NIESR Press Release: Policymakers must coordinate route to global recovery
National Institute Economic Review No. 253 August 2020
Policymakers must coordinate route to global recovery
FOR IMMEDIATE RELEASE
- The Covid-19 pandemic and the effects of the measures taken to protect lives continue to dominate the short-term global economic outlook.
- In still highly uncertain times, there are widespread falls in GDP as lockdowns pause many forms of economic activity. Some countries are now starting to unlock, permitting a wider range of economic activities to be undertaken and allowing increased mobility. The effects of unlocking are uncertain, especially with the number of people infected still rising.
- We project that global GDP will fall by 5 per cent this year, a substantially larger fall than during the financial crisis, taking global GDP back to 2018 levels, with unemployment rising as a consequence.
- Once economic activity re-establishes after lockdowns are lifted, the increase in output could result in substantial year-on-year increases in GDP next year. We project an increase of 6¼ per cent in global GDP. Even with such an increase, however, the level of GDP at the end of 2021 will be lower than had the pandemic not occurred.
The immediate economic outcomes from the pandemic and the containment measures to protect public health are evident in the sharp falls in economic activity being reported by countries in the first half of this year. The financial support measures to sustain economies during lockdown have prevented an even larger fall in global GDP than the 5 per cent we project for this year. Despite these, however, unemployment rates are rising.
Our projections assume that as the incidence of the virus recedes, governments, aided by virus testing and healthcare measures, will ease lockdowns and that this is achieved without a major second wave of virus infections occurring, which would lead to the re-imposition of control measures. As a consequence, the worst effects of the downturn should be seen this year. But we are very mindful of the huge uncertainties, both medical and economic, around these assumptions.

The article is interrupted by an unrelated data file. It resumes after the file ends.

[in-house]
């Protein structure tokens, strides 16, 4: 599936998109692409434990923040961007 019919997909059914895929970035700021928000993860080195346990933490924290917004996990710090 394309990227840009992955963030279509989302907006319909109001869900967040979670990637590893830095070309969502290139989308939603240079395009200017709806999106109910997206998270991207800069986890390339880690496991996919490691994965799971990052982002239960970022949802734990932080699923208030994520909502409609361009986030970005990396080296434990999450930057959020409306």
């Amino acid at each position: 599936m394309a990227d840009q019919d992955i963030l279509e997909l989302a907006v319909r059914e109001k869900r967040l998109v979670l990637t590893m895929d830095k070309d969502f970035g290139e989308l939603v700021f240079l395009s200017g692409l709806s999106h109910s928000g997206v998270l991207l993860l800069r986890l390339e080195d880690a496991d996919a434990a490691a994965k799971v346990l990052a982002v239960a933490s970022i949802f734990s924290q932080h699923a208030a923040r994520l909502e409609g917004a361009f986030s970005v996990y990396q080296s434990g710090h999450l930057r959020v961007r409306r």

The severity and timing of the curtailment of economic activity has varied across countries, with China already seeing output rise in the second quarter after the sharp fall in the first quarter. How quickly economies will rebound is highly uncertain, as it depends upon the confidence in and capabilities of health care systems, the stimulus measures adopted by governments and the degree of damage suffered by individuals and businesses.
As a result of the pandemic and actions to support their economies, governments will see their indebtedness increase with, in many cases, ultra-low sovereign bond yields helping to finance such borrowing. Policy interest rates look set to be low for longer and international trade may be persistently affected.
“While the economic policy responses have been swift, they have not been coordinated. It is not obvious that policies to unlock economies will be coordinated either,” said Barry Naisbitt, Associate Research Director for Global Macroeconomics at NIESR.
“Given the risk of a second wave of the virus and of long-term economic scarring, there is a compelling case for international policy coordination to ensure that public health is restored and that the benefits of a global economic recovery are widely shared.”
Notes for editors:
The full forecast for the global economy will be published in the National Institute Economic Review no. 253 on Wednesday 29 July. Details of NIESR’s previous global economic forecast can be found here.
For a full copy of the world economic forecast or to arrange interviews, please contact the NIESR Press Office: press [at] niesr.ac.uk / l.pieri [at] niesr.ac.uk /p.thornton [at] niesr.ac.uk / 07930 544 631 / 07941 443 781
For technical questions related to the forecast, please contact:
- Iana Liadze on +44 (0)20 7654 1904 / i.liadze [at] niesr.ac.uk
- Barry Naisbitt on +(44) 0207 6541951 b.naisbitt [at] niesr.ac.uk